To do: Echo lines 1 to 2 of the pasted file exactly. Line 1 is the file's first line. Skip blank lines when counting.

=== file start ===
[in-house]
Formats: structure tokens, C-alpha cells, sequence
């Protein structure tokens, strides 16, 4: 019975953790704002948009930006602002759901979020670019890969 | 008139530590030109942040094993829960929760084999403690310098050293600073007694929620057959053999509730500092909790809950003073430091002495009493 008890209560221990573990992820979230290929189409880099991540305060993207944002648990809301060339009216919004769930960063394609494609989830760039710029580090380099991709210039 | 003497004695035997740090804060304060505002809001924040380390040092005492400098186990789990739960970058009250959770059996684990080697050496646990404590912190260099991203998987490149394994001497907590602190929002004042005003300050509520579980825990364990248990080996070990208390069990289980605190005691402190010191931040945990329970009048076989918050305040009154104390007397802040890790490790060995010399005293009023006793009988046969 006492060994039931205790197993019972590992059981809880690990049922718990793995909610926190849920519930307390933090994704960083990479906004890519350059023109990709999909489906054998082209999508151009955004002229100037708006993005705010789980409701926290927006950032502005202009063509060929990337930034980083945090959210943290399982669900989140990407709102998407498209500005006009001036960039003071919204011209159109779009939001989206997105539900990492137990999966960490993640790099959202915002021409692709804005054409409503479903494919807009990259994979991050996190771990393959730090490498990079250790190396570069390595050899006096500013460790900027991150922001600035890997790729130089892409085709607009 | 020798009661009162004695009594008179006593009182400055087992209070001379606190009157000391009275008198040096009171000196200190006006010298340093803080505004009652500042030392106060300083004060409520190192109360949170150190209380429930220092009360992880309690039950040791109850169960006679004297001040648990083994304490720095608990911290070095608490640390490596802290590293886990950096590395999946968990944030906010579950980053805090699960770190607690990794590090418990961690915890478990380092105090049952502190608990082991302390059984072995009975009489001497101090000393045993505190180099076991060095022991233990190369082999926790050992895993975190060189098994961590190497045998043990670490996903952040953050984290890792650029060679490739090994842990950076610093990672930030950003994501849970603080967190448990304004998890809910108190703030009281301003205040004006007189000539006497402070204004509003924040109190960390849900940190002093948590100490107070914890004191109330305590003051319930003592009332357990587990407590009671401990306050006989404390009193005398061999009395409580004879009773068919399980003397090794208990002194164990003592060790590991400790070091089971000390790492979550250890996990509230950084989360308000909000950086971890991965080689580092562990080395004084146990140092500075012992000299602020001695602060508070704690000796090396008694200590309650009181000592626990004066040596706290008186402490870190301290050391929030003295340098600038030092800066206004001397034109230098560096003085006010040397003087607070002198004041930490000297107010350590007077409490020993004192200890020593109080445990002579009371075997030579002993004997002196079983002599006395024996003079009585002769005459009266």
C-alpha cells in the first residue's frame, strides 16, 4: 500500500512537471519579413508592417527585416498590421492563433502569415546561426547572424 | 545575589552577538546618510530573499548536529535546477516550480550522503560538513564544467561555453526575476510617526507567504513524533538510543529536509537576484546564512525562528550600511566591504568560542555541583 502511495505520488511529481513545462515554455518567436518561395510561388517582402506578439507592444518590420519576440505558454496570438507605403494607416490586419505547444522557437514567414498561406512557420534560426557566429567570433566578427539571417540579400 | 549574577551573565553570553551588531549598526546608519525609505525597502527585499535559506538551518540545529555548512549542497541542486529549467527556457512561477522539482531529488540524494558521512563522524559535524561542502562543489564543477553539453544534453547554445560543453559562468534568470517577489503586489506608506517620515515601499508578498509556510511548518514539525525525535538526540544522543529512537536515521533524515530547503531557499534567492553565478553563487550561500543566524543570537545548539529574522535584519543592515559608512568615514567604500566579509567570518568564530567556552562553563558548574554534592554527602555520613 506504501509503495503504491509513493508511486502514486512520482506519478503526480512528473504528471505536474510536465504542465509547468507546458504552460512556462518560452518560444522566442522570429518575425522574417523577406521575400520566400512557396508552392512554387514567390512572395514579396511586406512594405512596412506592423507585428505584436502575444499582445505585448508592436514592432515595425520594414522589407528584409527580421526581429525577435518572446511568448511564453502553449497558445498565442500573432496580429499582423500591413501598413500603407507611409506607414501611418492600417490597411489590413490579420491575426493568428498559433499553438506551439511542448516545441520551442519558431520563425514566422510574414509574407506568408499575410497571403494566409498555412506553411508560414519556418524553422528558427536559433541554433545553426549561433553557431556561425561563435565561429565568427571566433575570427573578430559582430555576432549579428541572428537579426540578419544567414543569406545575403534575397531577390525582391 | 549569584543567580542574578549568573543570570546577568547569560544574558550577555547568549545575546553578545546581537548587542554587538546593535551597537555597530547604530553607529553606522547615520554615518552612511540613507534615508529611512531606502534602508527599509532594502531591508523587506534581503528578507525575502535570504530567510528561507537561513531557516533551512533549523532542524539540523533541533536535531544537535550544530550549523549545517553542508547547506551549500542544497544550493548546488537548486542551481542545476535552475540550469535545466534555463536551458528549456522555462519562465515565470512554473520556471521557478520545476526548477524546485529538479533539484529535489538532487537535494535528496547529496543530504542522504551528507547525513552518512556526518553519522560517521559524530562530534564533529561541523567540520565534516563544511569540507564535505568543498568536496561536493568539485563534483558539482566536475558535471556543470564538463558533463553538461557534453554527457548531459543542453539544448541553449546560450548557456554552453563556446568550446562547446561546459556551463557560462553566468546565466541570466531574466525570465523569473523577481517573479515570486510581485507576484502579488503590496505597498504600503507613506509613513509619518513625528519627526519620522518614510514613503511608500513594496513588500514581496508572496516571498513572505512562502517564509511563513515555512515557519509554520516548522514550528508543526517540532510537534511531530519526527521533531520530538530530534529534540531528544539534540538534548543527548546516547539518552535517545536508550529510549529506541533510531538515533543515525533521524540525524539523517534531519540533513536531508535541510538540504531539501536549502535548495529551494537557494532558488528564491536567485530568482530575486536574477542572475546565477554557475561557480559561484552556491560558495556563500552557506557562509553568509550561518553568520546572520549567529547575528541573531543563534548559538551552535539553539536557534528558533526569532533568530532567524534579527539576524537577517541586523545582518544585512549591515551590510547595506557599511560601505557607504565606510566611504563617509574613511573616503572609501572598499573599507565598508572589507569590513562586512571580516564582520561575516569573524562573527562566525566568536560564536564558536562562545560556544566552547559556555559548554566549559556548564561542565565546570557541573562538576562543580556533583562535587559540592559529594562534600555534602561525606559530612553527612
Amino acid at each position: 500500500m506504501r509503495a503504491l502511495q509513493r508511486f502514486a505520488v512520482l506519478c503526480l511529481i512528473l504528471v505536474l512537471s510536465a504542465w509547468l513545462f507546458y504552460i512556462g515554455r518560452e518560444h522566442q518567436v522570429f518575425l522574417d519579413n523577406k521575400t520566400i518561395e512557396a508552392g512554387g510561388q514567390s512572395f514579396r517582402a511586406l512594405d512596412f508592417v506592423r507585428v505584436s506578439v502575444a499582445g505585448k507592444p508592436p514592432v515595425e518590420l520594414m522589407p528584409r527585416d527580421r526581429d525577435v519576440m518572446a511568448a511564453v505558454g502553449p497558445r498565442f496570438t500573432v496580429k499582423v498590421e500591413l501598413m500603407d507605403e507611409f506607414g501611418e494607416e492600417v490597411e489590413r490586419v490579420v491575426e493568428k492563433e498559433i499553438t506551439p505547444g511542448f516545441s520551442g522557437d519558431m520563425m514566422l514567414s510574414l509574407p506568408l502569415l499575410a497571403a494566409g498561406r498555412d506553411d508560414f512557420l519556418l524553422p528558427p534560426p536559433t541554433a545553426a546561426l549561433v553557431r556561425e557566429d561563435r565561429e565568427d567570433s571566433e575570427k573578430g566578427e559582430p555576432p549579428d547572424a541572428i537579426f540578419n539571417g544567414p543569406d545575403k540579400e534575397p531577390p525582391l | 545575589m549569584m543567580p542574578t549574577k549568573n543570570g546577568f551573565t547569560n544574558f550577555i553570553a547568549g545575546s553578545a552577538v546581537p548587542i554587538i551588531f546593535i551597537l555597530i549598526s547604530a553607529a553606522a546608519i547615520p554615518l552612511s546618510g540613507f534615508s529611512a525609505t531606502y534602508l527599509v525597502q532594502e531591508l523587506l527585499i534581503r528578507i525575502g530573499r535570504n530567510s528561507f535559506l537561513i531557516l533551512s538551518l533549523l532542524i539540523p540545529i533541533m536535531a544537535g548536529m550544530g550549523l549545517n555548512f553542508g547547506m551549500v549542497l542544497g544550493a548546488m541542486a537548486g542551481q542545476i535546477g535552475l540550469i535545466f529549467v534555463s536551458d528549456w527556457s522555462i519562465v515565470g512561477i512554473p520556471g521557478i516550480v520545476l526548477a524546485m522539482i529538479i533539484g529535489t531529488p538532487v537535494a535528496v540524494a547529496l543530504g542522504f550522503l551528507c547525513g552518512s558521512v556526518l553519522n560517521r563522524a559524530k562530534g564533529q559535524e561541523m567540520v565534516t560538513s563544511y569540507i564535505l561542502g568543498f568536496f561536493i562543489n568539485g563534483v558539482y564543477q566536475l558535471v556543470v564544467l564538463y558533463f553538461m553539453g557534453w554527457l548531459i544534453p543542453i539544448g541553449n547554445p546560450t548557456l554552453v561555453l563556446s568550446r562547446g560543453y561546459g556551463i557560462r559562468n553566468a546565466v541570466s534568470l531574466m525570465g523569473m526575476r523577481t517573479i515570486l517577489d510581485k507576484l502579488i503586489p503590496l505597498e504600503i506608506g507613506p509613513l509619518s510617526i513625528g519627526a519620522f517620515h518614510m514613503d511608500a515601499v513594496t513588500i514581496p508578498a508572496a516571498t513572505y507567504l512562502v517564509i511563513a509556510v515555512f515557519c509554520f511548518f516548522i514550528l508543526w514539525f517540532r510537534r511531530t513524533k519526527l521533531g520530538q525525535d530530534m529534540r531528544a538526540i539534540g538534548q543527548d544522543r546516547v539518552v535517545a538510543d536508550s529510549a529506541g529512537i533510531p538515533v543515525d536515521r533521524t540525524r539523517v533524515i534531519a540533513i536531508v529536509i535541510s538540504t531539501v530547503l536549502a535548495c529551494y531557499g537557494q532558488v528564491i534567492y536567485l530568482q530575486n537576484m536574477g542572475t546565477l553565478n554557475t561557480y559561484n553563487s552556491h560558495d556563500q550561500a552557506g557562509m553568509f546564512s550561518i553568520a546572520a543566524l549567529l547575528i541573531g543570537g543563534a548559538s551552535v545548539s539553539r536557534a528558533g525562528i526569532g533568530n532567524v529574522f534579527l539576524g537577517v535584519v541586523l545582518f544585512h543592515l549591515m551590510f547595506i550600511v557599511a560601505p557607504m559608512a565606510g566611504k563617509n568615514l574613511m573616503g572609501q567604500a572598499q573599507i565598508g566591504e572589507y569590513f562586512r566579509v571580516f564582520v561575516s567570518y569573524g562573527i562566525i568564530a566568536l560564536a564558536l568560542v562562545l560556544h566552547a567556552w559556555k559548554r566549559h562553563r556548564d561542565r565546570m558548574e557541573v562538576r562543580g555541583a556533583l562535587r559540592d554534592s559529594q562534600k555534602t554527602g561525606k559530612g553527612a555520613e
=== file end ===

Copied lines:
[in-house]
Formats: structure tokens, C-alpha cells, sequence